It is not easy to convey a sense of wonder, let alone resurrection wonder, to another. It’s the very nature of wonder to catch us off guard, to circumvent expectations and assumptions. Wonder can’t be packaged, and it can’t be worked up. It requires some sense of being there and some sense of engagement.
― Eugene H. Peterson
In 1974, I was 6 years old.
We were not “churchy” people. In fact, I’m not sure that I had ever even been to church, except when in Kansas visiting grandparents.
My parents had legally immigrated to Canada during the Vietnam War and ties with their Southern Baptist upbringings had come undone. Ten years later, we were living on a rustic farm in rural Eastern Ontario, with the closest town a place called North Augusta. Their fragile marriage was struggling to survive.
For some reason, a kind woman suddenly offered to take me and my brother to Sunday School with her on Wednesday evenings. With four kids at home and a huge garden, barns and animals to tend, I’m sure my mom was happy for the relief offered by two less children underfoot for a few hours each week.
Nearly all of the Bible stories were brand new to me. I came home one spring week, devastated and heartbroken. I had heard the story of how Jesus had died. As far as I knew, He was gone. Forever. After learning for weeks of how loving and wise and caring He had been, I simply couldn’t believe it. How could this be?
I’m not sure why I didn’t hear part 2 of the story before my return to Sunday School the following week. Obviously, my parents knew how the story ended. Perhaps they were distracted, or simply weren’t aware of how much I had been impacted by hearing of Jesus’ death.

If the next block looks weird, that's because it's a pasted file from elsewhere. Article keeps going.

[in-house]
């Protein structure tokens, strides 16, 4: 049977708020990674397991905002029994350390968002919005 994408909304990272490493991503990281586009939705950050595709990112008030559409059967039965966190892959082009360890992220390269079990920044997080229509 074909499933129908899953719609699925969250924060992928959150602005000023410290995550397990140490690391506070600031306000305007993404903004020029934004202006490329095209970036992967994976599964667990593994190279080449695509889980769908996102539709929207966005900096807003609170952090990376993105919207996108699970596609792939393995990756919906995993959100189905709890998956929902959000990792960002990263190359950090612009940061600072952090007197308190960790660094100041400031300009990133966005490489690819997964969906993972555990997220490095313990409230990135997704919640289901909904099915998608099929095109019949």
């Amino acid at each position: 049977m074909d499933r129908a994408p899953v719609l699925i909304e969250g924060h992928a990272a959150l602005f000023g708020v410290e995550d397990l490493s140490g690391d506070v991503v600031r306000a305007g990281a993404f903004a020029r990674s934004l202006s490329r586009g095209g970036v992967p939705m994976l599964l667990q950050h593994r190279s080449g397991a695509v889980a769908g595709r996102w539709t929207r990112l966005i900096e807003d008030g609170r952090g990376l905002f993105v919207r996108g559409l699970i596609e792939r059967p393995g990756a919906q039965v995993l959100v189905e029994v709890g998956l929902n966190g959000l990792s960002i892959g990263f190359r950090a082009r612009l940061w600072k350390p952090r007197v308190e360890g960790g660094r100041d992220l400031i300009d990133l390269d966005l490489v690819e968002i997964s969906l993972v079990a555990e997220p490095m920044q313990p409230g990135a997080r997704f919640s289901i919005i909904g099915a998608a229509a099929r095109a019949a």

Regardless, when that next Wednesday evening arrived, I was truly astounded to hear that Jesus had risen from the dead. Amazement and joy overcame me, eclipsing every other emotion and worry. I returned home that night, chattering on about my wonderful news, sure that everyone would want to know. My parents have told me how my sense of wonder kindled a longing within them to reconnect with their faith.
Some months later, they began to re-cultivate their own sense of wonder. The cynicism, resentment, anger and discontentment that they had built up over the years began over time to recede in the face of the resurrection, and in light of the miracles they could now see happening all around them, every day.
Now in my 45th year, I continue to be grateful for the sense of resurrection wonder that accompanies Easter each spring, inspiring me to seek out greater depths of truth and joy.
Things die and are reborn every day, all around me. Yet all things are possible with God.
I never want to lose my sense of wonder. Though I’ve certainly experienced my own doubts over the years, I can’t help myself.
No matter how dark the day, I simply believe.
It is not more surprising to be born twice than once; everything in nature is resurrection. ― Voltaire